Where the boundary lies between falsehood and fiction, between an actual untruth and an admitted invention, has set off many debates in intellectual circles. In classical studies, this issue has gained prominence through the upsurge of interest in the ancient novel and through recent work on the rhetorical character of ancient historiography. This pathfinding collection of essays charts the borderland between falsehood and fiction in the ancient world, especially by considering how far "lying" was distinguished from "fiction" at different periods and in different genres. The areas covered are early Greek poetry (E.L. Bowie), Plato (Christopher Gill), Greek and Roman historiography (J.L. Moles and T.P. Wiseman), and the Greek and Roman novel (J.R. Morgan and Andrew Laird). Michael Wood and D.C. Feeney discuss the literary critical questions involved and draw connections with contemporary debate. All Greek and Latin passages are translated into English, and the collection is designed to be accessible to students of literature and history generally, as well as to Classicists
New men in the Roman senate, 139 B.C. - A.D. 14 by T. P Wiseman( Book )

24 editions published between 1971 and 2012 in English and held by 537 WorldCat member libraries worldwide

Cinna the poet, and other Roman essays by T. P Wiseman( Book )

15 editions published in 1974 in English and held by 421 WorldCat member libraries worldwide

Clio's cosmetics : three studies in Greco-Roman literature by T. P Wiseman( Book )

18 editions published between 1979 and 2010 in English and Undetermined and held by 398 WorldCat member libraries worldwide

Remembering the Roman people : essays on late-Republican politics and literature by T. P Wiseman( Book )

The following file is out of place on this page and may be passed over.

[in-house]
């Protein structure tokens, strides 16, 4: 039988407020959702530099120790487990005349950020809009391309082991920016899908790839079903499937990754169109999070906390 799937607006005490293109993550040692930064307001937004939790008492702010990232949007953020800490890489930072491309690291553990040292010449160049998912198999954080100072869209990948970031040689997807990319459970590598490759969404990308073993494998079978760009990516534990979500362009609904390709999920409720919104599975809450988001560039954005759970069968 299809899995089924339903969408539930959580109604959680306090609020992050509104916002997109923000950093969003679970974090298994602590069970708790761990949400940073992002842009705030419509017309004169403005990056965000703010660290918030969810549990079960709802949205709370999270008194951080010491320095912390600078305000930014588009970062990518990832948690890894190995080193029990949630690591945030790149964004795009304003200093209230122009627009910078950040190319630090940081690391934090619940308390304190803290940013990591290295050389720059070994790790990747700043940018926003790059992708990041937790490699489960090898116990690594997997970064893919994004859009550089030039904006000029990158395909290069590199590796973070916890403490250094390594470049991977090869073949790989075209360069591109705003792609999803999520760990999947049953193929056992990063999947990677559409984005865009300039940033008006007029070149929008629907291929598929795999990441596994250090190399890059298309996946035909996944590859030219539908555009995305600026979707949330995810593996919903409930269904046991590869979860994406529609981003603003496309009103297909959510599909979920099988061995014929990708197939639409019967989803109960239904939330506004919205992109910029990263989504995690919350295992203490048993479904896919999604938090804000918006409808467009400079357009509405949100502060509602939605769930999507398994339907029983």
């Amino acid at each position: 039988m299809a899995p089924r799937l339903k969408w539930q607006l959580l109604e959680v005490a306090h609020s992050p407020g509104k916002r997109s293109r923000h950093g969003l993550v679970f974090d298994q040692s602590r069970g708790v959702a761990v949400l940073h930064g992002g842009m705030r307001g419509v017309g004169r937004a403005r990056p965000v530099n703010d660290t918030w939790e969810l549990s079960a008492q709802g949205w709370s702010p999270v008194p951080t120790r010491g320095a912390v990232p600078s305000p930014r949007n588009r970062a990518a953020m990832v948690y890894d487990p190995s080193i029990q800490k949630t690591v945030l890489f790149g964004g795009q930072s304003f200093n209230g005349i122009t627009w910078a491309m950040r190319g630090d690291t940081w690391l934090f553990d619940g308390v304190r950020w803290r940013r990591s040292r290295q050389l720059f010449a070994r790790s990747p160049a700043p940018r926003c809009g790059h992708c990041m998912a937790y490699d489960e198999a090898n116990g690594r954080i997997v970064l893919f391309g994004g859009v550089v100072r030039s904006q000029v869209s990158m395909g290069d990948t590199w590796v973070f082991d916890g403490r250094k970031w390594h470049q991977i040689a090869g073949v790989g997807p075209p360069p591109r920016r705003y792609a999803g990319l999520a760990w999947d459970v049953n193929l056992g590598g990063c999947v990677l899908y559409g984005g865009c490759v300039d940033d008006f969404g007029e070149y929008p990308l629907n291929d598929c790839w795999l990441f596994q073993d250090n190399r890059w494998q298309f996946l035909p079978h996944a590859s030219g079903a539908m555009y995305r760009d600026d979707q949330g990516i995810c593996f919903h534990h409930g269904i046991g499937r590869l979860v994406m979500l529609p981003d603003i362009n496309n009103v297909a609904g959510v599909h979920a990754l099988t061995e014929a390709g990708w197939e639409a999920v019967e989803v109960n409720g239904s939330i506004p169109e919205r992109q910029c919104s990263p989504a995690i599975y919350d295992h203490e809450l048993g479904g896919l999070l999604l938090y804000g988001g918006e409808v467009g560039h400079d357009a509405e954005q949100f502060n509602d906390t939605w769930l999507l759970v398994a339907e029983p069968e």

22 editions published between 2008 and 2011 in English and held by 382 WorldCat member libraries worldwide

"In the Roman republic, only the People could pass laws, only the People could elect politicians to office, and the very word republica meant 'the People's business'. So why is it always assumed that the republic was an oligarchy? The main reason is that most of what we know about it we know from Cicero, a great man and a great writer, but also an active right-wing politician who took it for granted that what was good for a small minority of self-styled 'best people' (optimates ) was good for the republic as a whole. T. P. Wiseman interprets the last century of the republic on the assumption that the People had a coherent political ideology of its own, and that the optimates , with their belief in justified murder, were responsible for the breakdown of the republic in civil war." --Book Jacket
Catullan questions by T. P Wiseman( Book )

15 editions published in 1969 in English and Undetermined and held by 368 WorldCat member libraries worldwide

Roman drama and Roman history by T. P Wiseman( Book )

11 editions published in 1998 in English and held by 342 WorldCat member libraries worldwide

The Inheritance of historiography, 350-900( Book )

9 editions published in 1986 in English and held by 311 WorldCat member libraries worldwide